PANETTONE ...AND PUNCH
Milan, Italy — DOME-SHAPED, round, golden-crusted and laden with fruit, panettone should be on every Christmas table. A delicious, light, egg-yellow cake with bits of candied orange, citron, and raisins, it is a holiday specialty all over Italy, but a Milanese specialty all year round. Every visitor to Milan is sure to be offered a slice, often to go with a cup of coffee at breakfast. Somewhat like a large brioche, panettone comes in many sizes, but is always round and fat. It's a cake that stays fresh for a long time, and it has a special, memorable fragrance.
There are many fables about the origins of this celebrated Italian Christmas specialty. One version is that panettone was originally the Milanese word pan de ton, or luxury bread. Another theory holds that it is merely a form of pane, or bread, and that panettone means simply large bread.
Milanese bakers claim the very air and water of Milan give its panettone a special texture and delicate flavor, making it the very best in the country.
Whatever its specific birthplace, no true Italian would be without it for Christmas, and some people from other countries are happy to invent some Italian ``roots'' when they see this delicious holiday bread.
Here's a recipe adapted by ``The Joy of Cooking'' that makes a fine gift. Panettone 1 cup 105 to 115 degrees F. water 2 packages active dry yeast 1 cup all purpose flour 1/2 cup butter 1/2 cup sugar 2 to 3 eggs 1 teaspoon salt 2 teaspoons grated lemon rind 3 1/2 cups all-purpose flour 1/8 cup chopped citron 1/4 cup white raisins or chopped candied pineapple 1 cup chopped nuts Melted butter 1/2 cup shredded blanched almonds 1/4 cup sugar Milk or lemon glaze
Combine water and yeast and let stand 3 to 5 minutes. Stir in 1 cup flour. Cover and let sponge rise in warm place until double in bulk. Beat butter until soft and gradually add sugar and blend until light and creamy. Beat in eggs, one at a time. Add salt and lemon rind. Beat in the sponge. Sift and beat in gradually the 31/2 cups flour. Beat the dough 5 minutes more. Add fruit and nuts.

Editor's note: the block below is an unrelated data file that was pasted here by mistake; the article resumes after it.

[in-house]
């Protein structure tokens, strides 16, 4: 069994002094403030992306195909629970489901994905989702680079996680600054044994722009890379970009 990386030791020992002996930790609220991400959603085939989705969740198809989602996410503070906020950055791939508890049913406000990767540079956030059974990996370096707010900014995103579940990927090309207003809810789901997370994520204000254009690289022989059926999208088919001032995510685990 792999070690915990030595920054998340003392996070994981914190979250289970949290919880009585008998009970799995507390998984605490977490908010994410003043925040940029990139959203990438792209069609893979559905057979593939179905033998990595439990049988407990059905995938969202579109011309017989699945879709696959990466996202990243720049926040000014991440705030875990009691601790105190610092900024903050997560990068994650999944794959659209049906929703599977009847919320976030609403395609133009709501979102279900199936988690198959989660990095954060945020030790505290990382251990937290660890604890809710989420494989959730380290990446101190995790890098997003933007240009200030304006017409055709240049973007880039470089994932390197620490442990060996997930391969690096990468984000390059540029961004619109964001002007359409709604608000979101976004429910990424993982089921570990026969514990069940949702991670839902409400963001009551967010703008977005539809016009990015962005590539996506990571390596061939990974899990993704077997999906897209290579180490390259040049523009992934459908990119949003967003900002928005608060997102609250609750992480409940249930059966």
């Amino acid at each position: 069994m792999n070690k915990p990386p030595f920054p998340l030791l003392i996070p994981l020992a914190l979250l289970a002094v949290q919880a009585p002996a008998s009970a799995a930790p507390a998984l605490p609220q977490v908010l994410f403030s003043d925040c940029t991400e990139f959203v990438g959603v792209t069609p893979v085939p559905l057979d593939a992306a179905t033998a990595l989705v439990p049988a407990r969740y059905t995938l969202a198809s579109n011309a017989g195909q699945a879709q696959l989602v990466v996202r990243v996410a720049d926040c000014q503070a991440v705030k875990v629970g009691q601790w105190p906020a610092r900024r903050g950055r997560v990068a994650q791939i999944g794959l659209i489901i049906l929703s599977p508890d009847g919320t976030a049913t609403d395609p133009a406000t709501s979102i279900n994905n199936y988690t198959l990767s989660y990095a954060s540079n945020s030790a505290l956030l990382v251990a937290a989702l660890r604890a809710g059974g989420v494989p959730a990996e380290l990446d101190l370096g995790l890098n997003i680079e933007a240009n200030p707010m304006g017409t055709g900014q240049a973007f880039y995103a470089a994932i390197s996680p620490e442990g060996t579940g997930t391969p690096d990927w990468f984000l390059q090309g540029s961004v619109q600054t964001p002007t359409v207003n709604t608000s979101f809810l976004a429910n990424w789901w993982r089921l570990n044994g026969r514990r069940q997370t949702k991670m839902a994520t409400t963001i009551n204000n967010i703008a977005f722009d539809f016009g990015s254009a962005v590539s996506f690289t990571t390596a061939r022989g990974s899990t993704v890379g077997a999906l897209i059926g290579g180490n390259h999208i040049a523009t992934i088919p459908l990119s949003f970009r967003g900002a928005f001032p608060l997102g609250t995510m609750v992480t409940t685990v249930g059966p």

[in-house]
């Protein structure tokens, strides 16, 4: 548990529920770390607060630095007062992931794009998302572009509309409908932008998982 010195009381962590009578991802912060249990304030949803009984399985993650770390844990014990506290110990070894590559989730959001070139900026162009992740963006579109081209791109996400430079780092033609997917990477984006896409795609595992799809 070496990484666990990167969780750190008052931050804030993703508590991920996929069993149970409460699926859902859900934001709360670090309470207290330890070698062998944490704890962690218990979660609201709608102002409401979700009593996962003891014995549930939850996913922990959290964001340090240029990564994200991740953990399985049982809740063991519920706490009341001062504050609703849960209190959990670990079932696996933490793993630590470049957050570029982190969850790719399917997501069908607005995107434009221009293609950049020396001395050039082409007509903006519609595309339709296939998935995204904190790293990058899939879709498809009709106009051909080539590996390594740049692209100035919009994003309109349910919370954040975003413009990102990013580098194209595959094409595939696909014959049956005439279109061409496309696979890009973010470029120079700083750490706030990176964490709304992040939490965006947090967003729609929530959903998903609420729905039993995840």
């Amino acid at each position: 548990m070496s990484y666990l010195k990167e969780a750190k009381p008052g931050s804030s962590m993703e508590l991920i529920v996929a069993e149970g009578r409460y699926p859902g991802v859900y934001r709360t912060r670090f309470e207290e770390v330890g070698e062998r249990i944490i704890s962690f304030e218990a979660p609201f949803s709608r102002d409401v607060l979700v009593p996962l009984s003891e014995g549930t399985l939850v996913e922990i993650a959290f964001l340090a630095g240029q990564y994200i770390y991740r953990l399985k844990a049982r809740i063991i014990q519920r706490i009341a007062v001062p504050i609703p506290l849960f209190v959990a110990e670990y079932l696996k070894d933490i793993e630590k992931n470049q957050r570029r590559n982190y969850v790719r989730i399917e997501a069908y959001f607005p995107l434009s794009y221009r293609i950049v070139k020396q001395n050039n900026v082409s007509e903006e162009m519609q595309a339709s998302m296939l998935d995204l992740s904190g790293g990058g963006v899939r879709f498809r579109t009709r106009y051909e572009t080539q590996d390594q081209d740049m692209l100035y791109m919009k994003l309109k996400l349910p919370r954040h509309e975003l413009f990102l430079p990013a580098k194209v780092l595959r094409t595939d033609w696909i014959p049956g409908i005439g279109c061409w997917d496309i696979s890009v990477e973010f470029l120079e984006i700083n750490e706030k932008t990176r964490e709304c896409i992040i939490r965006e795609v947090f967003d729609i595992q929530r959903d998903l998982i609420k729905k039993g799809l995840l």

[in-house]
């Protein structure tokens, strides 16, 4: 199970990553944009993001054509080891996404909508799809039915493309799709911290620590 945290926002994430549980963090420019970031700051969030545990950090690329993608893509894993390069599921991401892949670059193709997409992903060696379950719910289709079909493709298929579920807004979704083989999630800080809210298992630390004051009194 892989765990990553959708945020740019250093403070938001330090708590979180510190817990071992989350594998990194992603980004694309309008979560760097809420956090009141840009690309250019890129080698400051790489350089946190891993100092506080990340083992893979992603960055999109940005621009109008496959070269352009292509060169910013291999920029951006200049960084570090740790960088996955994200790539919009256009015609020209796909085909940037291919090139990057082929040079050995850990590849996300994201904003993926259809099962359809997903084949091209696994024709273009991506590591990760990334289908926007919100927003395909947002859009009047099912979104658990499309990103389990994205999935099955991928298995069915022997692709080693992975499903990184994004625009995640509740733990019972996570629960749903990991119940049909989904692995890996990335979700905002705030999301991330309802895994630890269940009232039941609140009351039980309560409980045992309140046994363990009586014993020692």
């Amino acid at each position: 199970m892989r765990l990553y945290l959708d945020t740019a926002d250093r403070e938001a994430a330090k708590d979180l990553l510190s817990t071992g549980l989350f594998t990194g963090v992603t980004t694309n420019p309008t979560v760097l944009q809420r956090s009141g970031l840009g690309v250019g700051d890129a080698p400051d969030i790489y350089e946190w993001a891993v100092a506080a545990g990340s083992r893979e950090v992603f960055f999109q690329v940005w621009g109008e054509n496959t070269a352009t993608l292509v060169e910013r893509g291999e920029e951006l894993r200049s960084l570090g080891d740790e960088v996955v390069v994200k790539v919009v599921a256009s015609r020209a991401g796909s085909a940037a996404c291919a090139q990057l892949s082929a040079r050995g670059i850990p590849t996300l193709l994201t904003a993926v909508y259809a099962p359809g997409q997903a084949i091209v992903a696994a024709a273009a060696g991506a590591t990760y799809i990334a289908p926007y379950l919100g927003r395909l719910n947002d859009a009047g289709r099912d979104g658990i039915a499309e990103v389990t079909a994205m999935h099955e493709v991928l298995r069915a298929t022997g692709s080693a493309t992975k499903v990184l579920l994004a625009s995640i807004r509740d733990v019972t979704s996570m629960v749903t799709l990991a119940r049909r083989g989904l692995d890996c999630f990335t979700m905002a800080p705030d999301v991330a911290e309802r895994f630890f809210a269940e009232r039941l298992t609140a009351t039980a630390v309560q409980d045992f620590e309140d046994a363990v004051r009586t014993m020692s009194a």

Cover bowl with cloth and let dough rest about 2 hours or until almost doubled in bulk. Punch down, divide, and place in 2 greased tube pans or greased 1-pound coffee cans. Let rise about 1/2 hour. Brush tops with melted butter. Instead of adding fruits to batter, you may combine and sprinkle blanched almonds and sugar on top.
Preheat oven to 350 degrees F. Bake about 1/2 hour.
Note: Instead of nuts and sugar on top you may use a milk or lemon glaze after the cake has baked and cooled.
Milk Glaze 1/2 cup confectioners' sugar 2 teaspoons hot milk 1/4 teaspoon vanilla
Sift sugar, then combine all ingredients. This can also be used on small cakes similar to petit fours. Makes about 1/3 cup.
Lemon Glaze 1 1/4 cups confectioners' sugar 1/4 cup lemon, orange, or lime juice 1 teaspoon vanilla
Combine and mix until smooth. Makes about 1/2 cup.